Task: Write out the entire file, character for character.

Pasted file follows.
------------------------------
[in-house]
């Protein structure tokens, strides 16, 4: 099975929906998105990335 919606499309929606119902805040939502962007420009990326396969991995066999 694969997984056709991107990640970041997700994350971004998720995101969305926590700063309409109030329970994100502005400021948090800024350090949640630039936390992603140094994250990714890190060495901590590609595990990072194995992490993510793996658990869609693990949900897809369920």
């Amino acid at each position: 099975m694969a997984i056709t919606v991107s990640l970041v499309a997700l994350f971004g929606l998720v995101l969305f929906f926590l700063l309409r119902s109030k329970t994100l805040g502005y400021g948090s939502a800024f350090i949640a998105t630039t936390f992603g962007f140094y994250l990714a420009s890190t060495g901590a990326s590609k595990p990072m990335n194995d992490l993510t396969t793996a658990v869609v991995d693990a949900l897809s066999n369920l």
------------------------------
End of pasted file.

[in-house]
């Protein structure tokens, strides 16, 4: 099975929906998105990335 919606499309929606119902805040939502962007420009990326396969991995066999 694969997984056709991107990640970041997700994350971004998720995101969305926590700063309409109030329970994100502005400021948090800024350090949640630039936390992603140094994250990714890190060495901590590609595990990072194995992490993510793996658990869609693990949900897809369920």
């Amino acid at each position: 099975m694969a997984i056709t919606v991107s990640l970041v499309a997700l994350f971004g929606l998720v995101l969305f929906f926590l700063l309409r119902s109030k329970t994100l805040g502005y400021g948090s939502a800024f350090i949640a998105t630039t936390f992603g962007f140094y994250l990714a420009s890190t060495g901590a990326s590609k595990p990072m990335n194995d992490l993510t396969t793996a658990v869609v991995d693990a949900l897809s066999n369920l």